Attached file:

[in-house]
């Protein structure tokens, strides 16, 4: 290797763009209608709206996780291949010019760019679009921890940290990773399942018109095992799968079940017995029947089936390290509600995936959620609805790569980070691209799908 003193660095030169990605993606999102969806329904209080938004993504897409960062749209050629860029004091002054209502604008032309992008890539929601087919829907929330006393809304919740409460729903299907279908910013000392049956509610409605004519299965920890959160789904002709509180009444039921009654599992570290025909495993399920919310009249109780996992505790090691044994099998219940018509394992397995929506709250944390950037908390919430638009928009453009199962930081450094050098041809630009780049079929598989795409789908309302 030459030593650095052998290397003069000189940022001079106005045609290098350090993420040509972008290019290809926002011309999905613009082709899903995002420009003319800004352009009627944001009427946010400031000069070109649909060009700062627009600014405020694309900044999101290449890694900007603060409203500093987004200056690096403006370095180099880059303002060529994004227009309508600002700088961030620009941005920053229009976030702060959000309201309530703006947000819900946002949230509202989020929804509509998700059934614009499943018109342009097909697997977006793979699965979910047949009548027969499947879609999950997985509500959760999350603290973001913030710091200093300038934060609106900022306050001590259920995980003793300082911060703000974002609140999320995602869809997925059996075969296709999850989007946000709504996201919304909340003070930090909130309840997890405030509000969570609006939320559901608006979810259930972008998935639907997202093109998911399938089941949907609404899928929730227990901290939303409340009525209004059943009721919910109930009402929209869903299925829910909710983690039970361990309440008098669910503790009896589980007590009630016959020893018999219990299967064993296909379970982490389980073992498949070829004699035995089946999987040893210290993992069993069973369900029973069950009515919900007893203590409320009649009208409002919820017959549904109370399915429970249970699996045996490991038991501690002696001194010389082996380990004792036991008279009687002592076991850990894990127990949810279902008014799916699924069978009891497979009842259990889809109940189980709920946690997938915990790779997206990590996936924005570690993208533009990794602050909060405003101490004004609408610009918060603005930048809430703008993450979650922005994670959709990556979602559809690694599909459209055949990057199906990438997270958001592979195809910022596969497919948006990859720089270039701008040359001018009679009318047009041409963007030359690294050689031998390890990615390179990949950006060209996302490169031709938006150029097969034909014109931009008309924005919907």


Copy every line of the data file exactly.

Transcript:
[in-house]
């Protein structure tokens, strides 16, 4: 290797763009209608709206996780291949010019760019679009921890940290990773399942018109095992799968079940017995029947089936390290509600995936959620609805790569980070691209799908 003193660095030169990605993606999102969806329904209080938004993504897409960062749209050629860029004091002054209502604008032309992008890539929601087919829907929330006393809304919740409460729903299907279908910013000392049956509610409605004519299965920890959160789904002709509180009444039921009654599992570290025909495993399920919310009249109780996992505790090691044994099998219940018509394992397995929506709250944390950037908390919430638009928009453009199962930081450094050098041809630009780049079929598989795409789908309302 030459030593650095052998290397003069000189940022001079106005045609290098350090993420040509972008290019290809926002011309999905613009082709899903995002420009003319800004352009009627944001009427946010400031000069070109649909060009700062627009600014405020694309900044999101290449890694900007603060409203500093987004200056690096403006370095180099880059303002060529994004227009309508600002700088961030620009941005920053229009976030702060959000309201309530703006947000819900946002949230509202989020929804509509998700059934614009499943018109342009097909697997977006793979699965979910047949009548027969499947879609999950997985509500959760999350603290973001913030710091200093300038934060609106900022306050001590259920995980003793300082911060703000974002609140999320995602869809997925059996075969296709999850989007946000709504996201919304909340003070930090909130309840997890405030509000969570609006939320559901608006979810259930972008998935639907997202093109998911399938089941949907609404899928929730227990901290939303409340009525209004059943009721919910109930009402929209869903299925829910909710983690039970361990309440008098669910503790009896589980007590009630016959020893018999219990299967064993296909379970982490389980073992498949070829004699035995089946999987040893210290993992069993069973369900029973069950009515919900007893203590409320009649009208409002919820017959549904109370399915429970249970699996045996490991038991501690002696001194010389082996380990004792036991008279009687002592076991850990894990127990949810279902008014799916699924069978009891497979009842259990889809109940189980709920946690997938915990790779997206990590996936924005570690993208533009990794602050909060405003101490004004609408610009918060603005930048809430703008993450979650922005994670959709990556979602559809690694599909459209055949990057199906990438997270958001592979195809910022596969497919948006990859720089270039701008040359001018009679009318047009041409963007030359690294050689031998390890990615390179990949950006060209996302490169031709938006150029097969034909014109931009008309924005919907």